The industry in all three countries recommends streamlining U.S. permitting processes, and see NAFTA as a critical and timely opportunity to support Mexico’s energy reforms including best practices for licensing and bidding. The U.S. industry is interested as well to ensure investor protections as the Mexican energy market opens to more foreign investment; they see the protections in an upgraded NAFTA as helping to de-risk their investments and improve confidence in the sanctity of contracts in Mexico. Further, while Mexican reforms opened investment opportunities to foreign firms, U.S. operators would benefit from a NAFTA-based market access obligation in energy services. Many in the industry also cite a pending shortage of highly skilled experts, professionals, and technicians in Mexico. Being able to temporarily assign internal talent to support Mexico’s burgeoning energy sector is highly desirable for U.S. industry and would help support the building of a stronger talent pipeline in Mexico over the long run.

Energy Leadership Founded on Regional Strength

Last week, the U.S. Energy Information Administration reported in its Short-Term Energy Outlook that 2017 is the year the United States will become a net exporter of natural gas. With the shale revolution, the United States now produces more natural gas than is consumed domestically, creating the opportunity to export excess production.

Demand for all fuel types is expected to rise 48 percent globally by 2040. Today, developing countries that are not members of the Organization for Economic Cooperation and Development (OECD) account for 57 percent of total world energy consumption. Their usage is predicted to increase by 70 percent by 2040, compared with an increase of 18 percent in developed OECD countries. China and India alone account for more than half of increased demand over this period.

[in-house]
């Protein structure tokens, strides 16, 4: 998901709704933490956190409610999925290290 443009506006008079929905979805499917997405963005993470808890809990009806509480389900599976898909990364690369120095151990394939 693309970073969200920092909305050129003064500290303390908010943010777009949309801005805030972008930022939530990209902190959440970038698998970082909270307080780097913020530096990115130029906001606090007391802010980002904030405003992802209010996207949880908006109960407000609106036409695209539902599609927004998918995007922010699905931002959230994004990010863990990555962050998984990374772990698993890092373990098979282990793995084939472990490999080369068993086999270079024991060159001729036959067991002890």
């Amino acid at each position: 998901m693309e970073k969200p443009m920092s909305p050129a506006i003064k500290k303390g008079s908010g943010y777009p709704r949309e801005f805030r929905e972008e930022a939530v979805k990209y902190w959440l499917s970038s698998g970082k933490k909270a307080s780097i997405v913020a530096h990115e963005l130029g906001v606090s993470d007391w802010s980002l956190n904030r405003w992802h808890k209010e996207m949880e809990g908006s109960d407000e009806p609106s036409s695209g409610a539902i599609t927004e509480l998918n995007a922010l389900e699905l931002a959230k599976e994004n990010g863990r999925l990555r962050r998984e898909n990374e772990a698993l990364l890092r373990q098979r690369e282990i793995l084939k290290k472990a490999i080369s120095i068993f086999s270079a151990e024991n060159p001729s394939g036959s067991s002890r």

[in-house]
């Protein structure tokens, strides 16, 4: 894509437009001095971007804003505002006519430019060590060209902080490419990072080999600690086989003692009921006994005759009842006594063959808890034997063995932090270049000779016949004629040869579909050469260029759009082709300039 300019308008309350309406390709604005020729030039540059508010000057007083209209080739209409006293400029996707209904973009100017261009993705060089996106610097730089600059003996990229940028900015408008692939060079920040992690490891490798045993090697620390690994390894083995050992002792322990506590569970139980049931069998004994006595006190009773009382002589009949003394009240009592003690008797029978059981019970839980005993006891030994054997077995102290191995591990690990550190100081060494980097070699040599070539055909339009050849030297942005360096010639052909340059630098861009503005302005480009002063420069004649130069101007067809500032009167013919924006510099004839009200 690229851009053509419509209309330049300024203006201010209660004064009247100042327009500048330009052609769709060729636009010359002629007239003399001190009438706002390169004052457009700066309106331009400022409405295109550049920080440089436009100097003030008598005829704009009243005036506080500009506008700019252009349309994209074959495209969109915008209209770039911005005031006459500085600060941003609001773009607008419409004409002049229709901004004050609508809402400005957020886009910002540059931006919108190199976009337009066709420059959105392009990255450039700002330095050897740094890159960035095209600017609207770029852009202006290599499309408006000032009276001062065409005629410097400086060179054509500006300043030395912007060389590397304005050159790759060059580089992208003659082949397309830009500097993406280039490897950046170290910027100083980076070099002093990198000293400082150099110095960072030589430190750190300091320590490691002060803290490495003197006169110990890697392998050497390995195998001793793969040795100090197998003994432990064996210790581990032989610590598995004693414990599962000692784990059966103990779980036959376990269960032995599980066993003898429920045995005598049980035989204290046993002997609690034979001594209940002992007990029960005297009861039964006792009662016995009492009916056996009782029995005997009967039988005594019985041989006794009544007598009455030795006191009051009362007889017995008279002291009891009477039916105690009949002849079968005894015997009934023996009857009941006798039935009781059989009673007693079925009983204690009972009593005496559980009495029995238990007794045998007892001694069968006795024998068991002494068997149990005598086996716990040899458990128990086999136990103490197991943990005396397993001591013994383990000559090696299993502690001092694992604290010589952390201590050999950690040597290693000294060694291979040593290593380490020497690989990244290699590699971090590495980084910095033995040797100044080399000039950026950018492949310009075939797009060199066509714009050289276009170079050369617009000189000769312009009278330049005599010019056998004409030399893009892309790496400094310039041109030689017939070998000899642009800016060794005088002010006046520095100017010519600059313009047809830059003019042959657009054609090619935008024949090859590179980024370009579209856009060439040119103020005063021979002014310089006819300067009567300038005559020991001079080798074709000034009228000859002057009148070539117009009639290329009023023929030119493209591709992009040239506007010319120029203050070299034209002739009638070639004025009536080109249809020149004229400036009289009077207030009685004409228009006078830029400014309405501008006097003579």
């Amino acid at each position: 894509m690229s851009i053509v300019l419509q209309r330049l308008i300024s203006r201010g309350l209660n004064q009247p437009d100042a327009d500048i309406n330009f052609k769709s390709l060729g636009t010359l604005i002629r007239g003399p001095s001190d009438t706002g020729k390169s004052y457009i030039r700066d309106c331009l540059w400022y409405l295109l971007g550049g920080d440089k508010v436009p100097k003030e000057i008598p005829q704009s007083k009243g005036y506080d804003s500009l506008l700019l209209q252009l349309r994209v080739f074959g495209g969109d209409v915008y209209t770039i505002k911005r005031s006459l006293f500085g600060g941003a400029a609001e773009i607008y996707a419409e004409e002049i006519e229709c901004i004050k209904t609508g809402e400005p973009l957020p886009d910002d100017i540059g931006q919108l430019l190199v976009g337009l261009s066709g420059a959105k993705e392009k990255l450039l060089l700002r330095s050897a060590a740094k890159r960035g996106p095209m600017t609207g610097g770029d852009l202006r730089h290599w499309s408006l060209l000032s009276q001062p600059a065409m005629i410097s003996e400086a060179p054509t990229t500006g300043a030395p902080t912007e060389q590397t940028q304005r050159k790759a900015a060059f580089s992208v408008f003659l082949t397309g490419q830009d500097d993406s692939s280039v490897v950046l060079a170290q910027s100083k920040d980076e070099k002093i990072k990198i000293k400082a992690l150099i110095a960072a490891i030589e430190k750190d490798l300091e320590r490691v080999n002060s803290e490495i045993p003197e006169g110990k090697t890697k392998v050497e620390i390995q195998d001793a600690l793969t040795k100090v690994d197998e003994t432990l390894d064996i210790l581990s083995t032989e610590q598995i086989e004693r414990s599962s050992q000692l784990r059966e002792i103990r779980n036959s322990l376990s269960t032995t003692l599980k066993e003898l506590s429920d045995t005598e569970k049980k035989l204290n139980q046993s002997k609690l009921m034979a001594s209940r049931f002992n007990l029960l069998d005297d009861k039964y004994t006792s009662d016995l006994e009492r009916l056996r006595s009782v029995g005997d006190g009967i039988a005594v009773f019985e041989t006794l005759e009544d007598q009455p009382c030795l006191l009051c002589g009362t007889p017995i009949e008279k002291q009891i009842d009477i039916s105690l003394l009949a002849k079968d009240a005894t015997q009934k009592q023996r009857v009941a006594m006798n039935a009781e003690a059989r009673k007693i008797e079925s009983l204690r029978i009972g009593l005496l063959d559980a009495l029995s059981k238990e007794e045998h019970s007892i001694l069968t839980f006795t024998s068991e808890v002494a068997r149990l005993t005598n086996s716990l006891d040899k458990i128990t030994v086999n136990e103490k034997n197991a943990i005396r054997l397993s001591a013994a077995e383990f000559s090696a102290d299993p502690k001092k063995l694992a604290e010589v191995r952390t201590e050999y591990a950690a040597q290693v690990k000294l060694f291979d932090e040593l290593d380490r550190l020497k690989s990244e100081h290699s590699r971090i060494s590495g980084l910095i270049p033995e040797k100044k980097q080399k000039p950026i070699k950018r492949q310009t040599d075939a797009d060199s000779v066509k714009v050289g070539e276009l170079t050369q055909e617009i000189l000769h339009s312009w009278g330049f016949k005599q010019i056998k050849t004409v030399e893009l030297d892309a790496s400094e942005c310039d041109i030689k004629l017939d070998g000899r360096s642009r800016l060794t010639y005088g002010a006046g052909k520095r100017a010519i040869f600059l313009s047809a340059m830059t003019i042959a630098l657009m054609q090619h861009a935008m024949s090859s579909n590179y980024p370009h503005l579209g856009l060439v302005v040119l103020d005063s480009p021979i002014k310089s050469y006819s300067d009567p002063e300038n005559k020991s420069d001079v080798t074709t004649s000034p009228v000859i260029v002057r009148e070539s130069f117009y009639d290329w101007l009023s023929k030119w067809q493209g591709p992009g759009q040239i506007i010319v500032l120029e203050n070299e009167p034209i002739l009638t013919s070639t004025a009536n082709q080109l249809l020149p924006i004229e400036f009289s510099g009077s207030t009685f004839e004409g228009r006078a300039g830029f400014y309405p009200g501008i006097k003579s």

What’s driving the growth in demand is a combination of increased industrial output globally (50 percent of energy consumption) and rising standards of living and personal income particularly in developing countries, leading to growth in transportation energy to move people and freight as well as increased use of energy in commercial and residential buildings. U.S. shipments create greater certainty in global supply and put downward pressure on global, market-based prices.

After lifting crude oil export restrictions in December 2015, the United States also expanded the number and variety of foreign customers for U.S. crude oil, exporting to 16 different nations in 2016. The security of North American supply and ability to move resources and energy products throughout the region without undue restrictions is the solid foundation for the United States’ new-found flexibility to export its production.

Deficit Revisited

Because petroleum products account from between 10 to 17 percent of total trade in the region, energy trade significantly affects the U.S. trade balance with its NAFTA partners. As commodities, the price of energy and energy products fluctuates, affecting the value of the trade balance. If you’re counting the trade balance (and we’ve suggested you shouldn’t), the U.S. trade deficit with its NAFTA partners is generally smaller if energy goods are excluded. In some years, the United States runs a surplus in non-energy goods.

Given that, perhaps Canada and Mexico will ask for their own “re-balancing” if the United States persists with its current trade deficit obsession. As described above, given the importance of energy trade and investment flows within North America, there are bigger national and economic security implications to consider than deficit accounting.


Sources: Data cited in the section on interdependence are derived from the excellent data products on the U.S. Energy Information Administration (EIA) website at

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Andrea Durkin is Principal of the trade advisory firm Sparkplug, LLC and the creator of Consensus Learning®, an innovative digital tool for teaching negotiation skills deployed in graduate classrooms, think tank simulations and government training.